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Review: La bohème/Lyric Opera

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Photo: Dan Rest

Photo: Dan Rest


Given that it was 1972 when Pier Luigi Pizzi’s sumptuous production of Puccini’s “La bohème” was first presented at Lyric Opera, few would argue that, after countless regular revivals across four decades and scenery that was literally falling apart, it was time for a new production to be seen here. What was surprising was new general director Anthony Freud opting to bring in another traditional and less elegant production from the San Francisco Opera that is itself already almost twenty years old.

The garret of the starving artists of the current production is claustrophobically cramped as it might be in real life, although ironically, the libretto specifies how spacious the attic is. But hey, people don’t sing their way through life, either.

Director Louisa Muller, making her Lyric debut, often has the four artists moving around like the Marx Brothers, almost tripping over one another within a small set letterboxed in all directions while much of what we are looking at in Michael Yeargan’s serviceable design is a painted backdrop of the outer edge of the building and its surroundings. Even that gives way in a rather cinematic if predictable manner that is nonetheless effective as Mimi and Rodolfo sing their Act I love duet under a moonlit open sky.

The most refreshing and redeeming aspect of this production from a dramaturgical perspective is that these folks do actually look and act as if they could really be young artists. In fact, one of them, Korean baritone Joseph Lim as Schaunard, is a Ryan Opera Center member in real life. Rather than the static, haggard and expansive figures of so many classic bohèmes, these are all young and energetic folks and that is wonderfully telegraphed throughout the evening.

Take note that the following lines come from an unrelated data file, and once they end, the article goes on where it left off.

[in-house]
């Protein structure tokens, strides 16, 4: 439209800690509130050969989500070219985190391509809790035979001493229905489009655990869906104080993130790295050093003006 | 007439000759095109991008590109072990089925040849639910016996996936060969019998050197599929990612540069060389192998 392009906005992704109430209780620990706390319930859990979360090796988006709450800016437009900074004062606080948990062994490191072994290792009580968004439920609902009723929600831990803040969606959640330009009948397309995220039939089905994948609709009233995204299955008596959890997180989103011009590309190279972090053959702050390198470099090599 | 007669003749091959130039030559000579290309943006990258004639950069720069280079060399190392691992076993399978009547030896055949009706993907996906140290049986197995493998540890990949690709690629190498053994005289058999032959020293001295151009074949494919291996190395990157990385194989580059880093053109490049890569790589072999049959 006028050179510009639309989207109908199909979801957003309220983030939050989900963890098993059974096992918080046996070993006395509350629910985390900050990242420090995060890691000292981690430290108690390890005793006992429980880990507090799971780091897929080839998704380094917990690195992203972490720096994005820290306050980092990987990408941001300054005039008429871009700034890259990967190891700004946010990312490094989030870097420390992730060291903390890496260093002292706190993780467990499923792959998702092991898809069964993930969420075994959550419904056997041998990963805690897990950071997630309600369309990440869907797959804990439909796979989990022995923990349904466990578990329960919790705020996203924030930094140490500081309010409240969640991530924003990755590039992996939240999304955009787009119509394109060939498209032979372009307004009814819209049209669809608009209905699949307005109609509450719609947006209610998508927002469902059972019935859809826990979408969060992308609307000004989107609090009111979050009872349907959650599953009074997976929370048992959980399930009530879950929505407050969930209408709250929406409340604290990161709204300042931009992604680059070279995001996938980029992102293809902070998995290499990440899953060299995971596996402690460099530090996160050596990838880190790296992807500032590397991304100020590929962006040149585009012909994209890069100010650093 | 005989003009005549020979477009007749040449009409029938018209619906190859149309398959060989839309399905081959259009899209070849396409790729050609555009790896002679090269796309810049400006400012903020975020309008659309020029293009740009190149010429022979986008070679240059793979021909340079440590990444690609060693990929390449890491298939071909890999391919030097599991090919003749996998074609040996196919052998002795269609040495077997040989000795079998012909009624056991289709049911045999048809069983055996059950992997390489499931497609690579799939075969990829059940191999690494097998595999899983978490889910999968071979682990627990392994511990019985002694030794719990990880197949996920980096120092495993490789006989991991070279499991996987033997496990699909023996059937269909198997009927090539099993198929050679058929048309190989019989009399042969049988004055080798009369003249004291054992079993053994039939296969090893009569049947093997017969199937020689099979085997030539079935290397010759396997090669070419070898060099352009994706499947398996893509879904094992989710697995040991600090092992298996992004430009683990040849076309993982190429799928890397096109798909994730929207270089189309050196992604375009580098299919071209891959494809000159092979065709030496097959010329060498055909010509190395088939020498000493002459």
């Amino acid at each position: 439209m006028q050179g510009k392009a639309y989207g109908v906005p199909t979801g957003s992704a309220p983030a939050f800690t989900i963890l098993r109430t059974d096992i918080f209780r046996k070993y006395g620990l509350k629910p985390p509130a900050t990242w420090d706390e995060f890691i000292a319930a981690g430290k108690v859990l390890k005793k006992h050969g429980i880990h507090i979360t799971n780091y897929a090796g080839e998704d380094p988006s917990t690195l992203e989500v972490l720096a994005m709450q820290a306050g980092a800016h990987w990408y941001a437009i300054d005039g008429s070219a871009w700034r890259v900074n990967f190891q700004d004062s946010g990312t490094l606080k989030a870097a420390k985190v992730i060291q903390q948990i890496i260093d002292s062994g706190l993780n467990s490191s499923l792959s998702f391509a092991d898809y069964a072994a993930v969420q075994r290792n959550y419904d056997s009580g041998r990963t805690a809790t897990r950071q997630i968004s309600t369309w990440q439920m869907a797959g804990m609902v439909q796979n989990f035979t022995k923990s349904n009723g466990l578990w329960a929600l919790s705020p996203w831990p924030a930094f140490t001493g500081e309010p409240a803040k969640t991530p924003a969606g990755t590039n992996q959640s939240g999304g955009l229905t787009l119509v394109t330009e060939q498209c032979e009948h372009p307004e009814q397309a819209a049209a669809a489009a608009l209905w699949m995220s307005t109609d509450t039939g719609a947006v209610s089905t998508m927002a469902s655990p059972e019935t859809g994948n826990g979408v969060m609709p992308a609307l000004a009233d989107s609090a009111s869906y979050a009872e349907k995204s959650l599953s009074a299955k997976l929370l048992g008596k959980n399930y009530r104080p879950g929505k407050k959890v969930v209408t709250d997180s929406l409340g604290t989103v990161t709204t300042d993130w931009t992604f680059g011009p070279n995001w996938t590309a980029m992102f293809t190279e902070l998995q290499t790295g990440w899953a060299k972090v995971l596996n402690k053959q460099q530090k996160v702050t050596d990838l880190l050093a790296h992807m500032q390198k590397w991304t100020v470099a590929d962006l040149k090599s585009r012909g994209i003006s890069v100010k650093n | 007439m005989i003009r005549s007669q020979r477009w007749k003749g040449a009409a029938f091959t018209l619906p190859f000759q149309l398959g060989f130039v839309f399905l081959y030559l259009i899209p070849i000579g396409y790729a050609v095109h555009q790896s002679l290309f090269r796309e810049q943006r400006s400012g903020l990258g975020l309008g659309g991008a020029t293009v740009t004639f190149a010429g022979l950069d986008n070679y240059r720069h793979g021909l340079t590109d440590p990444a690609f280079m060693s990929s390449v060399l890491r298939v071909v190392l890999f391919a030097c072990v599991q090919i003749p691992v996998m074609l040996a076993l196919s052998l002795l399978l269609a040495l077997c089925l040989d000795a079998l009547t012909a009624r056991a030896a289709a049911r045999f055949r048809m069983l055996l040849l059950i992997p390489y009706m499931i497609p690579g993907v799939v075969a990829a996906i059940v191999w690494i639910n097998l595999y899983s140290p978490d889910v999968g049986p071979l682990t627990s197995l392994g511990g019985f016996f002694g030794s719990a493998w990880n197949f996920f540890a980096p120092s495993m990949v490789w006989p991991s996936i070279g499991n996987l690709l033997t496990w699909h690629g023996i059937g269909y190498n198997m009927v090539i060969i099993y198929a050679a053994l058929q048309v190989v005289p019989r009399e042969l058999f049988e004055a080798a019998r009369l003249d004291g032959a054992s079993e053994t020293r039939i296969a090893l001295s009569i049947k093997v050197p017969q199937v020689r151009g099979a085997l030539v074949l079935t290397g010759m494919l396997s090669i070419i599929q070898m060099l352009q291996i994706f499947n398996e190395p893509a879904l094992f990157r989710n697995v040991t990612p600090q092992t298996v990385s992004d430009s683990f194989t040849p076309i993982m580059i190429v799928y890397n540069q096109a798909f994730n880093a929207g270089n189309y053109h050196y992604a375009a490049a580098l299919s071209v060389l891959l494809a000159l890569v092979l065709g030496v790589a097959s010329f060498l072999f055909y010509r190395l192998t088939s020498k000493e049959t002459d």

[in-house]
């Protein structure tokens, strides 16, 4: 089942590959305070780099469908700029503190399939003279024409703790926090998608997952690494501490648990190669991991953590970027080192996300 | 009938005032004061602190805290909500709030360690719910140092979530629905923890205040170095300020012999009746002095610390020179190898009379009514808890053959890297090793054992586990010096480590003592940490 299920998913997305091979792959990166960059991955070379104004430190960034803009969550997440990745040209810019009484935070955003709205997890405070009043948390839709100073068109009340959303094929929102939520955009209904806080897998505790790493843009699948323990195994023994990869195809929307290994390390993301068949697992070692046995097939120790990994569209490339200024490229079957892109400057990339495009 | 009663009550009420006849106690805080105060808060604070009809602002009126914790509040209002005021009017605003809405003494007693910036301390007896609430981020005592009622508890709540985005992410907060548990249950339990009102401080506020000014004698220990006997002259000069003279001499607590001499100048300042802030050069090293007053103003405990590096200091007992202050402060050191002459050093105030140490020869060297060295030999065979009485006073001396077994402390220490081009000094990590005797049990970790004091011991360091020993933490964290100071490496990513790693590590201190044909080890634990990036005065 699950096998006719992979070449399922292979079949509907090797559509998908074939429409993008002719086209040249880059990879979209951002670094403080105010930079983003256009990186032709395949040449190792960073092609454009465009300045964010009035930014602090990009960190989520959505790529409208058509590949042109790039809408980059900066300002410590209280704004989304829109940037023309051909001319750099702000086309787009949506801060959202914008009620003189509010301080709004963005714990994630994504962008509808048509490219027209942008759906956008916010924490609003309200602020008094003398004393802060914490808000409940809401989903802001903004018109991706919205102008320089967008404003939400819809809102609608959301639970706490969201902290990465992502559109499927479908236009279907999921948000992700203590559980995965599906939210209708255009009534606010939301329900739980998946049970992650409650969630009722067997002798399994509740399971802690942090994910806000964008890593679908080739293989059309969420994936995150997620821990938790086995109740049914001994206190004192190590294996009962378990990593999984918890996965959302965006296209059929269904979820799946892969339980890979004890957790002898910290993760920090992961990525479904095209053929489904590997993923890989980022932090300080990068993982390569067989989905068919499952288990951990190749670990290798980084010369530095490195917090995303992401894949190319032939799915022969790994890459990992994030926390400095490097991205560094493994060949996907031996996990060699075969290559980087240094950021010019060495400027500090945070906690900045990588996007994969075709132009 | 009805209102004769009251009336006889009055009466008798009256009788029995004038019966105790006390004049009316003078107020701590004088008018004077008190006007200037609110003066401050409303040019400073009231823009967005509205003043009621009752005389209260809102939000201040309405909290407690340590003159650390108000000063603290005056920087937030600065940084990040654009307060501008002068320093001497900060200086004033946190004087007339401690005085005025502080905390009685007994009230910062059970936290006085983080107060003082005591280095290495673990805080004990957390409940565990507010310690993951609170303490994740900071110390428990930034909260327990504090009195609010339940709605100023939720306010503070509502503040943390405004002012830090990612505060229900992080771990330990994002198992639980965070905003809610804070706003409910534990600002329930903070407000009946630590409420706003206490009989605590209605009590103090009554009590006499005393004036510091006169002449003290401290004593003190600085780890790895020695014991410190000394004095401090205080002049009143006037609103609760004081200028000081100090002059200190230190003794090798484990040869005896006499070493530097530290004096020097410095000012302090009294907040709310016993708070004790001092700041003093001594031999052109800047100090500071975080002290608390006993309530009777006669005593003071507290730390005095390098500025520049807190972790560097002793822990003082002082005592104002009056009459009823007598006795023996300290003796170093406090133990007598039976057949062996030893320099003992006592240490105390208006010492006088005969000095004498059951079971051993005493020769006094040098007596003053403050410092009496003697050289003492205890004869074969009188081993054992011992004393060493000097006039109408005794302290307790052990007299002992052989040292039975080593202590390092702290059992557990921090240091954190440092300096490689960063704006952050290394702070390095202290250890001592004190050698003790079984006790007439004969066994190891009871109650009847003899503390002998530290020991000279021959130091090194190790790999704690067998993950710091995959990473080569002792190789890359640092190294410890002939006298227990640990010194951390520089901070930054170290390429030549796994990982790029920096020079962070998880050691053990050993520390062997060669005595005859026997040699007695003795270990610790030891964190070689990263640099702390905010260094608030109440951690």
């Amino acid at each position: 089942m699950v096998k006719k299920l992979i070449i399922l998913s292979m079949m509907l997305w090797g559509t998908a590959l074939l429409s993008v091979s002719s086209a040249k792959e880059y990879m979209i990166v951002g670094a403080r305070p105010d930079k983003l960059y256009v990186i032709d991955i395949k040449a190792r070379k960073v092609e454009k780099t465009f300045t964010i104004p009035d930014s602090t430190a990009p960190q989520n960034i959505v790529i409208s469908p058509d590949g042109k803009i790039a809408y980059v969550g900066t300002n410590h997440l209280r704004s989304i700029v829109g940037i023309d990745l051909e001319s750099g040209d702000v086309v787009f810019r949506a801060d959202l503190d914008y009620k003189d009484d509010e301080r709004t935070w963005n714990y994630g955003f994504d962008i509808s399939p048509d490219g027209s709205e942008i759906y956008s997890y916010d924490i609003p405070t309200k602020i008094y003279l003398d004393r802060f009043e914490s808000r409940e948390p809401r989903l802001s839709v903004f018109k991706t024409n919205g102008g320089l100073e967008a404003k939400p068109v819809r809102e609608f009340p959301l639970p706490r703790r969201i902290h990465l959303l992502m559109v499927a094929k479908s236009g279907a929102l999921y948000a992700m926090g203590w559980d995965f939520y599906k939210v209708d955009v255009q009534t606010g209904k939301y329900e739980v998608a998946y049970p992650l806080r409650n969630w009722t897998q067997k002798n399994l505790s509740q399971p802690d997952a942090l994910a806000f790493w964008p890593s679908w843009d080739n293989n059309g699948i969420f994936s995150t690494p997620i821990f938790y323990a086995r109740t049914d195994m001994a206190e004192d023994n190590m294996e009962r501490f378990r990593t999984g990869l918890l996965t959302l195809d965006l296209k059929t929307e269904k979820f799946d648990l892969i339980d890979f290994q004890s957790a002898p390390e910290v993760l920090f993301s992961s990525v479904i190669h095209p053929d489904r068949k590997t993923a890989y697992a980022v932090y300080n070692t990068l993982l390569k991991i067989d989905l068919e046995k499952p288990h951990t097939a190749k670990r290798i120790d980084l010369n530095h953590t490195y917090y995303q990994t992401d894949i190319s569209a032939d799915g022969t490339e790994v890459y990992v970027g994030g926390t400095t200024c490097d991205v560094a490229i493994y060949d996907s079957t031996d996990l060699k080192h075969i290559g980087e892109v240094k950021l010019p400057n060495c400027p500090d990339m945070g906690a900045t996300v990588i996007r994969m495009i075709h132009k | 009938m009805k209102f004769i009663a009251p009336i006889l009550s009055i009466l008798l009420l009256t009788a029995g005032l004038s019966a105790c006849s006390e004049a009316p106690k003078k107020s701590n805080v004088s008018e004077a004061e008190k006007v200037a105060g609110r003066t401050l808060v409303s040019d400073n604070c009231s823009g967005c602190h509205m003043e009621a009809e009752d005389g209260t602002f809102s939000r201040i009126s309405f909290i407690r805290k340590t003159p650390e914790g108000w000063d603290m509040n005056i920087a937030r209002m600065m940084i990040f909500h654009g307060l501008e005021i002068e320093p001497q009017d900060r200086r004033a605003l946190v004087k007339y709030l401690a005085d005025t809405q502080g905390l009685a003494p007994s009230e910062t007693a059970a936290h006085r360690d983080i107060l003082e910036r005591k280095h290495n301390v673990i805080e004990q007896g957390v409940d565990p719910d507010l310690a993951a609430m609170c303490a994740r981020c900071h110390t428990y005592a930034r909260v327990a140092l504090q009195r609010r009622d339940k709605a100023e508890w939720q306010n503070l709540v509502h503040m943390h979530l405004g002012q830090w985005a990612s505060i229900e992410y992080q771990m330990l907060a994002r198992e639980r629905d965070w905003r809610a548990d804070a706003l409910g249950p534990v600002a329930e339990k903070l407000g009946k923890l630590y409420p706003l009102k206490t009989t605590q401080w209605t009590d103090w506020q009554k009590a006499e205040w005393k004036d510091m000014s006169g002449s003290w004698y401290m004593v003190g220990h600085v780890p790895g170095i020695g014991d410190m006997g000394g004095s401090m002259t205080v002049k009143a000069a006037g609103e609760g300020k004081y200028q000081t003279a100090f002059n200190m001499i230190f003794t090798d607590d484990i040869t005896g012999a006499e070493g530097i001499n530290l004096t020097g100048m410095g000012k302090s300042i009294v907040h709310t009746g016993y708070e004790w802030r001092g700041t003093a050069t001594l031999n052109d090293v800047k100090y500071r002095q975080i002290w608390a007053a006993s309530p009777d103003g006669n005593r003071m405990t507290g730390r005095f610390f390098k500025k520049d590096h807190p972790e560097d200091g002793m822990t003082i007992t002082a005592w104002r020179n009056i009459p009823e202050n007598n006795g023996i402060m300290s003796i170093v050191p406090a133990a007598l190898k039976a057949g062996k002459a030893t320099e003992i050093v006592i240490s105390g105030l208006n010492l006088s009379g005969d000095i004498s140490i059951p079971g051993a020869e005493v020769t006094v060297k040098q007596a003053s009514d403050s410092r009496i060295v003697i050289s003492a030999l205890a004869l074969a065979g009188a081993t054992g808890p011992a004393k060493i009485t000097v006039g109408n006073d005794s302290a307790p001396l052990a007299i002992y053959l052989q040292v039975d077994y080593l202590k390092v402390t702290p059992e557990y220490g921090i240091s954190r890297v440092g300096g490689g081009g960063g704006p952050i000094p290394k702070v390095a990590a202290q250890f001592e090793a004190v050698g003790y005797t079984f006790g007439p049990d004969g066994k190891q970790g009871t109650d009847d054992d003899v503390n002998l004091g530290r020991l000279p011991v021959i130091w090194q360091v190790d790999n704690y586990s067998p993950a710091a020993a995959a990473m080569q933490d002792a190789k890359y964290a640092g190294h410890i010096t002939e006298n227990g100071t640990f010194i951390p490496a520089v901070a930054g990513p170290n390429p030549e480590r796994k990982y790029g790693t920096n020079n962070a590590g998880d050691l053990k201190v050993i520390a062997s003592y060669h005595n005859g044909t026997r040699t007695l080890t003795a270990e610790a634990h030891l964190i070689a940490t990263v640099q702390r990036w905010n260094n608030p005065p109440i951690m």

New York tenor Dimitri Pittas is making his Lyric Opera debut as Rodolfo and on opening night, at least, was straining to be heard early on and was having trouble gracefully scaling his high notes. He did improve as the evening went on, but this is a big house for a voice his size.

Puerto Rican soprano Ana María Martínez has enough heft to her voice, but not the lyricism needed for this role. Her sound was often tight, shrill and unfocused, especially early on.

The best you can say about the Pittas-Martínez duets is that they were respectful of each other and sought not to overpower one another in terms of balance and that their youth and acting ability were a compensation for singing that never managed to soar. Most importantly, they have chemistry together and you do buy that they are actually in love, a true rarity in past productions.

Elizabeth Futral’s Musetta is a real bright spot. Aside from singing confidently, she is playfully flirtatious but there is also a needed poignancy that is often missing, especially in Act IV.

Still, you know something is awry when the most moving singing of the evening is Colline’s Act IV tender farewell to his overcoat luxuriously sung by Italian bass Andrea Silvestrelli.

French conductor Emmanuel Villaume gets a refreshingly restrained, if not particularly Italianate sound from the Lyric Opera Orchestra. The Lyric Opera Chorus, prepared by guest choral director Ian Robertson, was in fine form, as was the colorful Act II appearance of the Chicago Children’s Chorus, prepared by Josephine Lee.

For those not locked in to seeing this cast as part of a subscription package, it may be wise to wait for the potentially more promising March cast of Maltese tenor Joseph Calleja and the much-anticipated debut of Russian soprano Anna Netrebko. Or better yet, for those myriads of fans of this mega-popular opera, catch and compare both casts. (Dennis Polkow)

At Civic Opera House, 20 North Wacker, (312)332-2244. Through March 28.

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